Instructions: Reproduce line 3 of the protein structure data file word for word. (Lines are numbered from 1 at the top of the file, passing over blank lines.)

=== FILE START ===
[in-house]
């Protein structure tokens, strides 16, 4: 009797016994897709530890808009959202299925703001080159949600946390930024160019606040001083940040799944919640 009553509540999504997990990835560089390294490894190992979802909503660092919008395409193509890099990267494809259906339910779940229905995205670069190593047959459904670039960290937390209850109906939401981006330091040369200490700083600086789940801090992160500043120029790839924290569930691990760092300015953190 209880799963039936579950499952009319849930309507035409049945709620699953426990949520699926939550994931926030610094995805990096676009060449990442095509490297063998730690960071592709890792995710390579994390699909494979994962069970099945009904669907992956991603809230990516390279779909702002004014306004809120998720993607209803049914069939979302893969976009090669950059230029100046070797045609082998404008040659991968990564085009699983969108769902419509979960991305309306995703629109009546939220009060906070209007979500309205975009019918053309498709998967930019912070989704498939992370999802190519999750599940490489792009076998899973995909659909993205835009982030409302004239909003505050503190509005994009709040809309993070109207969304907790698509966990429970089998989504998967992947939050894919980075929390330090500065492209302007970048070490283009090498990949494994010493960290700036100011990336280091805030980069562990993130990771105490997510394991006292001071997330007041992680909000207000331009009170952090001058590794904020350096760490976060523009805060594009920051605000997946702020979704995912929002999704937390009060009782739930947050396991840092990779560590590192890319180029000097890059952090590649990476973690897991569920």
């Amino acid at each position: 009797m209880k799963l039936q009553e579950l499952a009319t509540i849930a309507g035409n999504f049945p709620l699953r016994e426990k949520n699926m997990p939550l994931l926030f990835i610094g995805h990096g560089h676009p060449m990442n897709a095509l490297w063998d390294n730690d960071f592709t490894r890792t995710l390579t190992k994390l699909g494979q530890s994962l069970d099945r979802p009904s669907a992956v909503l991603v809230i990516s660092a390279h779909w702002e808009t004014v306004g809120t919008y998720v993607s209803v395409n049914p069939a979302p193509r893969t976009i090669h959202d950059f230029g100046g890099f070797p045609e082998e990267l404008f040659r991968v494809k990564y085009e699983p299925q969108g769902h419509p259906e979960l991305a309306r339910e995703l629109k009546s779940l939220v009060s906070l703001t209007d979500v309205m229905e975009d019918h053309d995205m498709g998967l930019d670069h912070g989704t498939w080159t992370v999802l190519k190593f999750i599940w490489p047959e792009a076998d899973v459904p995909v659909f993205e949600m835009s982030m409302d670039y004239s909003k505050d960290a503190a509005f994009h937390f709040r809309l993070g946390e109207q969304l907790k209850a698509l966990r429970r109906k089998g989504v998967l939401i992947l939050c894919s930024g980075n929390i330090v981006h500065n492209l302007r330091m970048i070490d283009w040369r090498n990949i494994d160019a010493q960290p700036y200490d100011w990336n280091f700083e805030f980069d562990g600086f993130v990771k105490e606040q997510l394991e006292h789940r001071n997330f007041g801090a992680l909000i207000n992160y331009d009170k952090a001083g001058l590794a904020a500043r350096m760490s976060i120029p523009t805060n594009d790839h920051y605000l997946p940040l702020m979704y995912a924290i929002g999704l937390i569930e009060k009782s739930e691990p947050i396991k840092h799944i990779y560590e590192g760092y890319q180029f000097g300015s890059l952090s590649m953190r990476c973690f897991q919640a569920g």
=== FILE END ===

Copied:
């Amino acid at each position: 009797m209880k799963l039936q009553e579950l499952a009319t509540i849930a309507g035409n999504f049945p709620l699953r016994e426990k949520n699926m997990p939550l994931l926030f990835i610094g995805h990096g560089h676009p060449m990442n897709a095509l490297w063998d390294n730690d960071f592709t490894r890792t995710l390579t190992k994390l699909g494979q530890s994962l069970d099945r979802p009904s669907a992956v909503l991603v809230i990516s660092a390279h779909w702002e808009t004014v306004g809120t919008y998720v993607s209803v395409n049914p069939a979302p193509r893969t976009i090669h959202d950059f230029g100046g890099f070797p045609e082998e990267l404008f040659r991968v494809k990564y085009e699983p299925q969108g769902h419509p259906e979960l991305a309306r339910e995703l629109k009546s779940l939220v009060s906070l703001t209007d979500v309205m229905e975009d019918h053309d995205m498709g998967l930019d670069h912070g989704t498939w080159t992370v999802l190519k190593f999750i599940w490489p047959e792009a076998d899973v459904p995909v659909f993205e949600m835009s982030m409302d670039y004239s909003k505050d960290a503190a509005f994009h937390f709040r809309l993070g946390e109207q969304l907790k209850a698509l966990r429970r109906k089998g989504v998967l939401i992947l939050c894919s930024g980075n929390i330090v981006h500065n492209l302007r330091m970048i070490d283009w040369r090498n990949i494994d160019a010493q960290p700036y200490d100011w990336n280091f700083e805030f980069d562990g600086f993130v990771k105490e606040q997510l394991e006292h789940r001071n997330f007041g801090a992680l909000i207000n992160y331009d009170k952090a001083g001058l590794a904020a500043r350096m760490s976060i120029p523009t805060n594009d790839h920051y605000l997946p940040l702020m979704y995912a924290i929002g999704l937390i569930e009060k009782s739930e691990p947050i396991k840092h799944i990779y560590e590192g760092y890319q180029f000097g300015s890059l952090s590649m953190r990476c973690f897991q919640a569920g």